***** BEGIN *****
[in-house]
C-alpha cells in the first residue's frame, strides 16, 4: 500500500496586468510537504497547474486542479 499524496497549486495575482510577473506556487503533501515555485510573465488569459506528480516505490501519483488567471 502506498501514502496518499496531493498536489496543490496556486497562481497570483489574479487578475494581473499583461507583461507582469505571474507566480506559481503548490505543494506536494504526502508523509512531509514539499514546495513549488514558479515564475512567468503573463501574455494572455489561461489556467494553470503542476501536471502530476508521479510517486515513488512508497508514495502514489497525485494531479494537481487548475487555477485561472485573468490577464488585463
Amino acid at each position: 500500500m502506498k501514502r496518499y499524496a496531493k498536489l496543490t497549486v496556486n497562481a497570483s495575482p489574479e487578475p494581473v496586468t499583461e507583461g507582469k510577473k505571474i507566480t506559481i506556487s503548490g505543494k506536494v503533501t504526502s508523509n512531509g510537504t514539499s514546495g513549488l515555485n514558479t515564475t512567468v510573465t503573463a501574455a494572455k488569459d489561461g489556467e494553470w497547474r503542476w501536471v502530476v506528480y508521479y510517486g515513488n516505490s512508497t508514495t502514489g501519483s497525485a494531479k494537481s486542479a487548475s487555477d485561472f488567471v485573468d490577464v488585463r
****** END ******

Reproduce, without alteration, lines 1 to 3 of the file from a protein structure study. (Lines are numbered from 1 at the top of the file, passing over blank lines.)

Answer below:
[in-house]
C-alpha cells in the first residue's frame, strides 16, 4: 500500500496586468510537504497547474486542479 499524496497549486495575482510577473506556487503533501515555485510573465488569459506528480516505490501519483488567471 502506498501514502496518499496531493498536489496543490496556486497562481497570483489574479487578475494581473499583461507583461507582469505571474507566480506559481503548490505543494506536494504526502508523509512531509514539499514546495513549488514558479515564475512567468503573463501574455494572455489561461489556467494553470503542476501536471502530476508521479510517486515513488512508497508514495502514489497525485494531479494537481487548475487555477485561472485573468490577464488585463
Amino acid at each position: 500500500m502506498k501514502r496518499y499524496a496531493k498536489l496543490t497549486v496556486n497562481a497570483s495575482p489574479e487578475p494581473v496586468t499583461e507583461g507582469k510577473k505571474i507566480t506559481i506556487s503548490g505543494k506536494v503533501t504526502s508523509n512531509g510537504t514539499s514546495g513549488l515555485n514558479t515564475t512567468v510573465t503573463a501574455a494572455k488569459d489561461g489556467e494553470w497547474r503542476w501536471v502530476v506528480y508521479y510517486g515513488n516505490s512508497t508514495t502514489g501519483s497525485a494531479k494537481s486542479a487548475s487555477d485561472f488567471v485573468d490577464v488585463r